Sternberg’s Triangular Theory of Love (psychology likes triangles) provides thoughtful, qualitative insight to the emotion’s various manifestations.

At the three points of the triangle we see liking, infatuation, and empty love. Liking (intimacy) is the kind of love one would share with a friend. Infatuation (passion) can exist without a substantial interpersonal connection, commonly referred to as “puppy love.” Empty love isn’t love at all, but commitment for the sake of commitment, perhaps in an arranged or failing marriage.

When two of the three corners combine, they form either romantic, companionate or fatuous love. Romantic love could present itself as a one-night-stand or an affair, but lacks any sense of commitment. Fatuous love is what can be termed as “love at first sight.” Fairy-tale as that may sound, it lacks the intimacy of two people that have had the time to develop a wholehearted bond. Companionate love most frequently exists in older married couples that are still committed to their relationship and share a close connection, but no longer possess passionate flare.

Together, these three iterations create consummate love. There is no exact or perfect balance of romantic, companionate and fatuous love, as needs vary by couple, but the combination of the three is considered the emotion’s ideal form. Despite this, Sternberg cautions that sustaining consummate love may be even more difficult than achieving it, stating, “without expression, even the greatest of loves can die.”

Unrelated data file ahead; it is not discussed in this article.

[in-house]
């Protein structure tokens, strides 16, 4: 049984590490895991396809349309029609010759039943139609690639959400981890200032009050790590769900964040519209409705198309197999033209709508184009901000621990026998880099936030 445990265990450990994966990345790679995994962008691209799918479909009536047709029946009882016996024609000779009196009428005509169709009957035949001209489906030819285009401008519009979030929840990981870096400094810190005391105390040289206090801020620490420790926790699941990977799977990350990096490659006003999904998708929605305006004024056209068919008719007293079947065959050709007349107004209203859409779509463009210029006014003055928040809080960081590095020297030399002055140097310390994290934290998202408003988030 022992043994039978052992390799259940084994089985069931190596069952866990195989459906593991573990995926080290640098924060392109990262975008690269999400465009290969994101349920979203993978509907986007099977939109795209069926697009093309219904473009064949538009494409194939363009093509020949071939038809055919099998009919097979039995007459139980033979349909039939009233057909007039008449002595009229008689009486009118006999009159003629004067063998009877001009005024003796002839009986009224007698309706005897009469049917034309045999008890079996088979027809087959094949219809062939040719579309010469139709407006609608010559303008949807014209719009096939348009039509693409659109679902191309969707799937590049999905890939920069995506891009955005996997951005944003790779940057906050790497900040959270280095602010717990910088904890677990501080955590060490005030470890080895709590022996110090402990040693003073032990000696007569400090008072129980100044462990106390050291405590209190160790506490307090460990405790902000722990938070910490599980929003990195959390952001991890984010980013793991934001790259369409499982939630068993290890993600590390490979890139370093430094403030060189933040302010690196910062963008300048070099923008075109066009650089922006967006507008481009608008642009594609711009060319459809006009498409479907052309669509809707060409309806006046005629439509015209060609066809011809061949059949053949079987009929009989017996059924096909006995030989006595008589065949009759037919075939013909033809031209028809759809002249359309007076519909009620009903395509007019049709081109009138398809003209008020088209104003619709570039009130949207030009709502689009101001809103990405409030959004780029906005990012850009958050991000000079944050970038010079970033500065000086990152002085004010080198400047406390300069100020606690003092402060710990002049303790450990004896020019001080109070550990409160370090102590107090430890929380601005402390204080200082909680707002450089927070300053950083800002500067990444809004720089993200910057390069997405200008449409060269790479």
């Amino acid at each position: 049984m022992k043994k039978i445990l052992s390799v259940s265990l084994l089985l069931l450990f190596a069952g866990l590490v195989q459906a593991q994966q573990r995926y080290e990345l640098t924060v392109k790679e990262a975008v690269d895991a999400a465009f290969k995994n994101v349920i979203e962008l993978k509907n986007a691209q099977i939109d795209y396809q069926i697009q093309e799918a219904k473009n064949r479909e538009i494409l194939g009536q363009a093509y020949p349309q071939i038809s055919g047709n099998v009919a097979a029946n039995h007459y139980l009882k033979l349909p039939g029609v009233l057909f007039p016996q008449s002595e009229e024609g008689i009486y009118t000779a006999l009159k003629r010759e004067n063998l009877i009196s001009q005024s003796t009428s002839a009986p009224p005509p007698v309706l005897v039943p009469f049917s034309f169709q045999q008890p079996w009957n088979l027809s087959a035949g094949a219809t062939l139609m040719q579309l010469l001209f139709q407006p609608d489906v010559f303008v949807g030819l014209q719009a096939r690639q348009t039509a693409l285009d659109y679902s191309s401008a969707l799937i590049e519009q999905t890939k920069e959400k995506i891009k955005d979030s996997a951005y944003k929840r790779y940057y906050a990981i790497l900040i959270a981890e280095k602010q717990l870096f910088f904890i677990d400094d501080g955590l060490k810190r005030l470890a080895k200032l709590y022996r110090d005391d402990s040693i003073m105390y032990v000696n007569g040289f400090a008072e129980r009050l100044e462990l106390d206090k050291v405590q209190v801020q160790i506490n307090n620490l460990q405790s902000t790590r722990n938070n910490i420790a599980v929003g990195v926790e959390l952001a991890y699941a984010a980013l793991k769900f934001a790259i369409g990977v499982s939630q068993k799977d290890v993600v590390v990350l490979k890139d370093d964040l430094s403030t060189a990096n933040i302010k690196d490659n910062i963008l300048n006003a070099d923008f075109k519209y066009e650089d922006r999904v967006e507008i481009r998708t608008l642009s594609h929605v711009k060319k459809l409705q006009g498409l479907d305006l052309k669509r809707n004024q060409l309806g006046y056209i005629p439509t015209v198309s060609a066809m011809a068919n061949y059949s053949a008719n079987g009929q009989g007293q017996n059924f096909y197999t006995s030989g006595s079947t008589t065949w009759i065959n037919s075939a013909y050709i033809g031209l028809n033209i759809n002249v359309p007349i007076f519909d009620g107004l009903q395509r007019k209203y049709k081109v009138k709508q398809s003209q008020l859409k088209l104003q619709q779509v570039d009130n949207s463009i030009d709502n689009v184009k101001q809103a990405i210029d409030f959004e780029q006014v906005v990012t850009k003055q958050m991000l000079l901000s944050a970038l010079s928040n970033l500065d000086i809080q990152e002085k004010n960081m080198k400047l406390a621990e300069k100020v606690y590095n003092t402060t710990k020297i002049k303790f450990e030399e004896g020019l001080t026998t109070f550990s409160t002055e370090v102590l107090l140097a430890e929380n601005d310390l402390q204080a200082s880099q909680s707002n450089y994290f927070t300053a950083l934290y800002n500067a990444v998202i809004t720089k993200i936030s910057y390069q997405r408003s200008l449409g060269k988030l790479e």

Through this theory, we gain awareness as to how love drives monogamous relationships, regardless of a couple’s sex or the bearing of children. It’s all about achieving the right balance with one’s partner.

Another valuable contribution from the Sternberg’s Triangular theory lies in its descriptive terminology. It provides us with a deeper grasp of love by appointing specific verbiage. If similar distinctions were present in our everyday language and not restricted to textbook jargon, our relationships would be more honest and our understanding of them more sophisticated.

The Verdict

Love is as complicated as we make it. By using one word to encompass so many different ideals, some of which are contradictory, we risk stripping it of meaning entirely.

The answer isn’t to fabricate abstraction, but to make our best effort to understand love. Love is a chemical reaction and a psychological process, not a social construct or a mysterious force that eludes our comprehension.

It’s not synonymous with selflessness, rather, it’s love’s selfish nature leads us to personal fulfillment and motivates us to meet the needs of our partner. The desire to be with someone is not shameful, but essential to achieving and maintaining a relationship. By knowing what love is and developing exacting methods to represent its plentiful forms, we better equip ourselves for all of its future endeavors.